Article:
Hands-on: Huawei’s P9 is their most beautiful phone yet (and takes some beautiful photos, too) [VIDEO]


You probably know a lot about the Huawei P9 already, but we’re here to reassure you it’s not all just marketing hype. This is one serious, beautiful block of metal. We went hands-on with the Huawei P9 to get an early impression of what Huawei hopes to win you over with.

One of the first areas we were eager to jump into was the device’s dual 13-megapixel rear cameras. The cameras serve to give you dedicated shooting glass for both standard RGB full-color shots as well as shots meant for monochrome photography. The cameras were both tuned to offer the best shooting experience for those respective color models.

huawei p9 still 1

So, how do they hold up? Our early shots — which you can see right here — give us a lot to be excited for. Color accuracy, sharpness, dynamic range and exposure: the Huawei P9 handles it all beautifully.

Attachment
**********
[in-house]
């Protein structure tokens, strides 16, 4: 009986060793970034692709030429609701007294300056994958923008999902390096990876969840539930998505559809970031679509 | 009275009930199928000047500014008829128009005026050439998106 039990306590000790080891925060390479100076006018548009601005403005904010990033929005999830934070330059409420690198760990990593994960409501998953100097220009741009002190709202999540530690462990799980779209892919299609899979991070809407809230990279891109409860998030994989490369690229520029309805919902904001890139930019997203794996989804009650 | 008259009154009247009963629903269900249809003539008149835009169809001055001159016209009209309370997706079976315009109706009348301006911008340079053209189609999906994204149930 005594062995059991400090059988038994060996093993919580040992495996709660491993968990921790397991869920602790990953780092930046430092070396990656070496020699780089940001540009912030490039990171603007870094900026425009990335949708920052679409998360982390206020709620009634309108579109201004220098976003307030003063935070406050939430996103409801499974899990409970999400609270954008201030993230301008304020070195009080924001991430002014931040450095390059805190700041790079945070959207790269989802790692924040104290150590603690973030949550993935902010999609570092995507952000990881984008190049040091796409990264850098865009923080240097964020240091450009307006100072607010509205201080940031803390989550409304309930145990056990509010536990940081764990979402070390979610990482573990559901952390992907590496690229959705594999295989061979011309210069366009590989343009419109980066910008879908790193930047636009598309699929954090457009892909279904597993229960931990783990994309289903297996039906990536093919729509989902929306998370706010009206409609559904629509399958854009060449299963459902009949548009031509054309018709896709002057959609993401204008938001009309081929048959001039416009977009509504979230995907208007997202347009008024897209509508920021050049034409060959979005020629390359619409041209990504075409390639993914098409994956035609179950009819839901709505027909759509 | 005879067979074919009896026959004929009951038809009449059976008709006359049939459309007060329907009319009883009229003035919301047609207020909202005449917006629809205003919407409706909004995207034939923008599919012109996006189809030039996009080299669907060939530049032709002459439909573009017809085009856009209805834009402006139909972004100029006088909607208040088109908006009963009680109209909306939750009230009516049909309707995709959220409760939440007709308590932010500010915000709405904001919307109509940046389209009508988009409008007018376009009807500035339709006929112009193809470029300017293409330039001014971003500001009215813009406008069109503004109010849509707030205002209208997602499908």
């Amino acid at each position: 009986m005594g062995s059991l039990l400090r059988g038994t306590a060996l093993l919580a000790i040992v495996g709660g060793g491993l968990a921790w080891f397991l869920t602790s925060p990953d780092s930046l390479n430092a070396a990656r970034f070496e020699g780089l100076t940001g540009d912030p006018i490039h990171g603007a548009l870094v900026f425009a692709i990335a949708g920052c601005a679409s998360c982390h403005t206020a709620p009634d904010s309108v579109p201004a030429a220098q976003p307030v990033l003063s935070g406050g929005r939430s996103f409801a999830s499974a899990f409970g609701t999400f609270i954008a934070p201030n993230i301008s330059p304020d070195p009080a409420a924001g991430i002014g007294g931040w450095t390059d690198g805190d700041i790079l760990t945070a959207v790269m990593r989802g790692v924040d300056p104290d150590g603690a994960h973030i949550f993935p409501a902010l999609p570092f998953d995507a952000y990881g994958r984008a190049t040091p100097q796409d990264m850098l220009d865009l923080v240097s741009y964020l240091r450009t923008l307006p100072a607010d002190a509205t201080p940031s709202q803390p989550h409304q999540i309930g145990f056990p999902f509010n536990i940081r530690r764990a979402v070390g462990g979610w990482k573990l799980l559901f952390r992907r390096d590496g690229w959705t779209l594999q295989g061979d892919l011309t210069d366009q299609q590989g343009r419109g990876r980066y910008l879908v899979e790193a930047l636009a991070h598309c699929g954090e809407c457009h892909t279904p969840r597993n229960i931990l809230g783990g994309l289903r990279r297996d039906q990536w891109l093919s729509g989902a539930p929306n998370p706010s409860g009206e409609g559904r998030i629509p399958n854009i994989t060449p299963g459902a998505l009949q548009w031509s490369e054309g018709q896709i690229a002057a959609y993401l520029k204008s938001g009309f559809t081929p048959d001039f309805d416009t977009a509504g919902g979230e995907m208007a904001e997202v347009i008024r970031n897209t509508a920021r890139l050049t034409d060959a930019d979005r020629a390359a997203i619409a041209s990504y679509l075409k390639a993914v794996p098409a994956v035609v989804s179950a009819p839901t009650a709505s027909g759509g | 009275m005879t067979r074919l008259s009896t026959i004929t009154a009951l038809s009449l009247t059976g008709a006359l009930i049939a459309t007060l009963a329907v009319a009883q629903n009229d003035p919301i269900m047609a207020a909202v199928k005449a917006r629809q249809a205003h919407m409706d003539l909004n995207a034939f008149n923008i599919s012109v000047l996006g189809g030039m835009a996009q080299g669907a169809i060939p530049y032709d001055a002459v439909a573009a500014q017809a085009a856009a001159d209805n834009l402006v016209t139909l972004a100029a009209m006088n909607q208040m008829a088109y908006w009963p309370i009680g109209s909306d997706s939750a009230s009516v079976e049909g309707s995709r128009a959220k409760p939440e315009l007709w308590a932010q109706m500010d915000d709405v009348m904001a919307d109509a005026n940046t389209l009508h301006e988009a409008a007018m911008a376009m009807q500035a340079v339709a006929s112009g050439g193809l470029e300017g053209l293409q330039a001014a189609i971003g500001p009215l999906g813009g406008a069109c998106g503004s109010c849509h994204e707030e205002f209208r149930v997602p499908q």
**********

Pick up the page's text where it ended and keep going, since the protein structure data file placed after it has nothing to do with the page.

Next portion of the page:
Its low-light performance also impressed us as much as the Galaxy S7’s did, something Huawei says can be attributed to the fact that their cameras can capture up to 90% more light than Samsung’s latest phones. Those with the P9 will enjoy a large array of shooting options to in either automatic or manual control mode to give you the level of flexibility you need to take a perfect shot.

huawei p9 still 2

In terms of performance, the Huawei P9 seems to hold its own in benchmarks up against the likes of Samsung’s latest Exynos chipset, though real world performance has yet to be judged. We’ll need a bit more time with the phone to see how it can hold up when we have a ton of apps and games loaded up onto it.

But for now, the phone seems to handle Huawei’s EMUI 4.1 quite smoothly, and even if you don’t like the fact that EMUI behaves like an iPhone with its lack of an app drawer you can always get settled with a third-party launcher. Get a closer look at the Huawei P9 in our hands-on video above.

Quentyn Kennemer
The "Google Phone" sounded too awesome to pass up, so I bought a G1. The rest is history. And yes, I know my name isn't Wilson.

HTC only made $434 million in Q1 2016, which was a whopping 64% decline

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